Peaks and Lamas by Marco Pallis
Marco Pallis (1895-1989) was a member of the Traditionalists, a group of writers who believed in the ‘Perennial Wisdom’ of all religions. In later life he worked for the Tibet Society housing many refugees in his London flat witnessing the strange and magic culture of the Tibetan refugees
Cutting Through Spiritual Materialism by Chögyam Trungpa
Chögyam Trungpa's spent many years living and teaching in the west. His seminal work ‘Cutting through Spiritual Materialism’ was an attempt to address the cultural and practical difficulties that westerners experienced with Buddhist practice.
Book Review:Entangled Life
How Fungi Make Our Worlds, Change Our Minds, and Shape Our Futures” by...
Peter Glynne Jones reviews this book from biologist Merlin Sheldrake (son of Rupert), on the fascinating world of fungi. A book that challenges our sense of who we are and what we think our role in this life may be.
The Gateway Interviews: Dr Sam van Schaik
Head of The Endangered Archive Programme at The British Library, London
We discuss Dr Schaik's new book Buddhist Magic and take in along the way, the history of the Dunhuang complex, its library and the prevalence of Zen in Tibet up to the late medieval period.
Book Extract: Contemplative Science:
Where Buddhism and Neuroscience Converge by B. Alan Wallace
In this extract Alan Wallace explores the question, why Western science is disposed against a science of introspective investigation. This lack, he argues, means that complementary epistemologies are not open for examination.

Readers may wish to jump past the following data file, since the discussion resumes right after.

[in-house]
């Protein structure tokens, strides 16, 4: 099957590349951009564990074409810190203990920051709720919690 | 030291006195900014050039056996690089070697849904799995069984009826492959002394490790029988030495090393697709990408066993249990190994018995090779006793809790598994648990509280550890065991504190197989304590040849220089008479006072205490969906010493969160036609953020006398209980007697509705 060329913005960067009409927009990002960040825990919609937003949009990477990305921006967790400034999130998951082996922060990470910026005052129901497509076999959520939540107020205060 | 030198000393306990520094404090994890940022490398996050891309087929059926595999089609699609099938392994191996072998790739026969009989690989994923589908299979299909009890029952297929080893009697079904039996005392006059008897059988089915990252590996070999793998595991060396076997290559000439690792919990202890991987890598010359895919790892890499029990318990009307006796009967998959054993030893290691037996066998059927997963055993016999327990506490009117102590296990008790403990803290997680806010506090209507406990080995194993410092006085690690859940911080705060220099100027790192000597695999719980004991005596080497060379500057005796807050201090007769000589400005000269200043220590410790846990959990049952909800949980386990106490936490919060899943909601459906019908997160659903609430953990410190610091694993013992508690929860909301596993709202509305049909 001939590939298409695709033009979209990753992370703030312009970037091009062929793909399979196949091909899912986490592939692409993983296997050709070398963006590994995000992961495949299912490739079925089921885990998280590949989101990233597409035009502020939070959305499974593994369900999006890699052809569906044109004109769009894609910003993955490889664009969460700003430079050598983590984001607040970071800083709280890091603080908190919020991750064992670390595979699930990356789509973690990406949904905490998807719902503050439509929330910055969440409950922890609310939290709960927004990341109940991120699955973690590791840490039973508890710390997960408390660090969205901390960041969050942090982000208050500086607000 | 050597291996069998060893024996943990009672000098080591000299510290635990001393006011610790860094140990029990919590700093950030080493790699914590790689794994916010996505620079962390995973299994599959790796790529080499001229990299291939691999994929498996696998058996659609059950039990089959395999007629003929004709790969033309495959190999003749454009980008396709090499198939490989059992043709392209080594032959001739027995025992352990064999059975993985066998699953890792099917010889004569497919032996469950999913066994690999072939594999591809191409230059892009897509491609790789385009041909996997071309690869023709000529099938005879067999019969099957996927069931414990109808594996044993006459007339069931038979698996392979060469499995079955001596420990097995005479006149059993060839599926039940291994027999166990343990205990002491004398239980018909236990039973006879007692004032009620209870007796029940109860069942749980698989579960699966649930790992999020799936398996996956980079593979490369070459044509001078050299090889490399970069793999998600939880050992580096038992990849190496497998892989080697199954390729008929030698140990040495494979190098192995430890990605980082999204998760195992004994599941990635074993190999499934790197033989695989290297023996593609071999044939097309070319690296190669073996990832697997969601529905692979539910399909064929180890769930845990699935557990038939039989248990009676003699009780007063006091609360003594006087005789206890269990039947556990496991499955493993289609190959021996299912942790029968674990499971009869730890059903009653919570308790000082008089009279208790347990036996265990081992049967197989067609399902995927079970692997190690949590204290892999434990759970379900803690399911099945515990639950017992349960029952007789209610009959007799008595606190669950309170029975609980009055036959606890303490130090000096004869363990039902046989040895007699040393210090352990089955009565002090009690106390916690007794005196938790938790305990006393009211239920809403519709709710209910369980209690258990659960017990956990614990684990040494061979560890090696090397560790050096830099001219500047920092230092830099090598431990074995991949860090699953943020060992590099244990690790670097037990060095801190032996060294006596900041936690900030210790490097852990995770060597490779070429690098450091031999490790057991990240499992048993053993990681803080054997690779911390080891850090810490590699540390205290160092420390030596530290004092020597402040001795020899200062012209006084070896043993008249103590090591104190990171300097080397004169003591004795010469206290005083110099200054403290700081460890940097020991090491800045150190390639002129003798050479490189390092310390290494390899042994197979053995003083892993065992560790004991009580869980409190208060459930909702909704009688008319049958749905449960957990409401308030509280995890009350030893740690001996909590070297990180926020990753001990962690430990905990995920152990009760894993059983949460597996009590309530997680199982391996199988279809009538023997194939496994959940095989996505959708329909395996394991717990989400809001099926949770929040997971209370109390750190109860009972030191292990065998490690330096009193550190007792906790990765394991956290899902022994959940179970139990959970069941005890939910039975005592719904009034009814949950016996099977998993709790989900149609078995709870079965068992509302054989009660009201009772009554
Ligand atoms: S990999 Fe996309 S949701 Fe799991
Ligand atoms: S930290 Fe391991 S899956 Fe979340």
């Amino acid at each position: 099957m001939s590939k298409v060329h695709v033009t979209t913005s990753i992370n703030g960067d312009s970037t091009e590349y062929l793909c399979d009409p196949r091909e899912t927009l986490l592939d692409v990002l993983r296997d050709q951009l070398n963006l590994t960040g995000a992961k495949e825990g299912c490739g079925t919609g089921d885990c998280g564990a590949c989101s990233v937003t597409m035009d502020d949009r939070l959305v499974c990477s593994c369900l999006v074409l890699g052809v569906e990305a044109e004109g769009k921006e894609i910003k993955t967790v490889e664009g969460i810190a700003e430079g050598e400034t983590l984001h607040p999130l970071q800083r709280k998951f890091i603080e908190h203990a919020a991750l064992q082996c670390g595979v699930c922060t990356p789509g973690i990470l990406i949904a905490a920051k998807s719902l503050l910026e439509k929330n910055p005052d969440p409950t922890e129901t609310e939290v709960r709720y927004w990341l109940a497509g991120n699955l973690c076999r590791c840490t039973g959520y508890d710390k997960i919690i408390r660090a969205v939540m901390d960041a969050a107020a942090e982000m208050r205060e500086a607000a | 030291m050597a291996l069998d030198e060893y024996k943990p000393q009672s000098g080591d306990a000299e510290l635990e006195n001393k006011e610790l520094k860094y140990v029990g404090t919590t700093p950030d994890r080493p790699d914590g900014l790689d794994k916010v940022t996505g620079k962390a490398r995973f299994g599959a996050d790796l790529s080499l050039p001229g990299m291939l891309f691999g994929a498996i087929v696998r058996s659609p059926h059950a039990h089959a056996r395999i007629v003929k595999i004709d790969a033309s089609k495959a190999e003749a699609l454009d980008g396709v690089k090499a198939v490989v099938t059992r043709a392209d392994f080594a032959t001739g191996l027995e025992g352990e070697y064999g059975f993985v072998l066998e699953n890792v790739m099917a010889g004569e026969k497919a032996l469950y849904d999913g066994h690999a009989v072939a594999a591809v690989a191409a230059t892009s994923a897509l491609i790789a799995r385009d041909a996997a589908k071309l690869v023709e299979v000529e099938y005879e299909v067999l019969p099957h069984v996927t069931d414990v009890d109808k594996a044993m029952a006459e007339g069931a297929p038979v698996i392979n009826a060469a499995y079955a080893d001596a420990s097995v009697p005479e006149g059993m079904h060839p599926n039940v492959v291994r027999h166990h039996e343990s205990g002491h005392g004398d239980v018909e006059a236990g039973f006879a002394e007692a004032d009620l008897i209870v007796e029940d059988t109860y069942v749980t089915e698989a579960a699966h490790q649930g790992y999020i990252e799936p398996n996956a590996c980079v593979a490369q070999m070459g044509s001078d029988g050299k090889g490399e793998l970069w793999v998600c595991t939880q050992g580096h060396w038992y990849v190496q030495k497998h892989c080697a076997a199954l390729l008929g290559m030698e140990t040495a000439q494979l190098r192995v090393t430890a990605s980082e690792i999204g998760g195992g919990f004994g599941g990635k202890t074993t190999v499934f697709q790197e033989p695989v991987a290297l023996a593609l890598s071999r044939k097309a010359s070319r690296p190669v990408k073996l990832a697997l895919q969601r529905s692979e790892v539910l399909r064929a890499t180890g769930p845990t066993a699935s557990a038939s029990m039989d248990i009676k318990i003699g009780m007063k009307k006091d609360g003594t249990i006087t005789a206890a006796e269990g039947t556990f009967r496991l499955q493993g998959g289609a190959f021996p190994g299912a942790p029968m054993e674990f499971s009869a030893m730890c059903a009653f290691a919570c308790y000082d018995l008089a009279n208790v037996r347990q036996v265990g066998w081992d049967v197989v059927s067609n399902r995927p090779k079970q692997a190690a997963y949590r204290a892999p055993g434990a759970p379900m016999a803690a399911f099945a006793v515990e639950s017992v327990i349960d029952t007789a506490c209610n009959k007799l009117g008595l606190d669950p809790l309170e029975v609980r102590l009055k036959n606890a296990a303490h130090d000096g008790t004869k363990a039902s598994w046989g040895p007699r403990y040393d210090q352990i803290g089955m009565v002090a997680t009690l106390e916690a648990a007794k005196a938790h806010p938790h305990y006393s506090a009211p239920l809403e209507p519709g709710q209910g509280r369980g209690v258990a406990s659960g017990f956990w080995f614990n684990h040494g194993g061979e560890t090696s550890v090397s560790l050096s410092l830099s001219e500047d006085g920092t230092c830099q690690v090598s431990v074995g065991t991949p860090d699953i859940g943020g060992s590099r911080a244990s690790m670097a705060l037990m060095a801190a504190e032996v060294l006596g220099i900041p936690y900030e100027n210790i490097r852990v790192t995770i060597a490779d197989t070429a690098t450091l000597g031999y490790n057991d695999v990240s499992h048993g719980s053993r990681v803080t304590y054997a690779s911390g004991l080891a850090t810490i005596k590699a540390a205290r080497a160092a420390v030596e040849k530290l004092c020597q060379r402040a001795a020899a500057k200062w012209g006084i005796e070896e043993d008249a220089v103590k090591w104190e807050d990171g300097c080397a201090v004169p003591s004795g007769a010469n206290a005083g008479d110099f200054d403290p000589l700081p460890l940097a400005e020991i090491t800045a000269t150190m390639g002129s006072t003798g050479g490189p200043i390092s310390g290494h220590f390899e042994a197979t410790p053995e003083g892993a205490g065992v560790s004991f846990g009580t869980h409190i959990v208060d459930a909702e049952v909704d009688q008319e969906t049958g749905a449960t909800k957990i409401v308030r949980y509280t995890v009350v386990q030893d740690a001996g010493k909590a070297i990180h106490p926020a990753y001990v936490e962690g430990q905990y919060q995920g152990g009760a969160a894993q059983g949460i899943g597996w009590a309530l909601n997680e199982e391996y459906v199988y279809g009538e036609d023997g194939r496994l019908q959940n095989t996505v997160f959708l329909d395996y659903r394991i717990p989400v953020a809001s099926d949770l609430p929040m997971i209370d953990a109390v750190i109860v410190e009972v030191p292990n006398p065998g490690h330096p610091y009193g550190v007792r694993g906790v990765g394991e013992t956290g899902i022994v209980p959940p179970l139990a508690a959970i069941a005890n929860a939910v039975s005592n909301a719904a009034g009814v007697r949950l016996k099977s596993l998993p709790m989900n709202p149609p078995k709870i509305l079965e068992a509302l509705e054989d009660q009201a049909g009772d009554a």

Book Extract:The Myth of Redemptive Violence by Walter Wink
The story that the rulers of domination societies told each other and their subordinates is what we today might call the Myth of Redemptive Violence. It enshrines the belief that violence saves, that war brings peace, that might makes right. It is one of the oldest continuously repeated stories in the world. Here...
Divination, Healing, and Enchantment through the Ages, By Sam van Schaik
Sam van Schaik is head of the Endangered Archives Programme at the British Library. In this book he shows how the use of magic has been used to help spread the influence of Buddhism in Asia. His previous books include Tibetan Zen & The Spirit of Zen.
By Wu Ch’êng-ên, tr. Arthur Waley
This classic of Chinese literature from the 16th century was a satire on courtly life at the imperial palace as well as a political statement on the rivalries between Taoism and Buddhism. It also contains deep truths about human nature and shows the author's own sincere faith.
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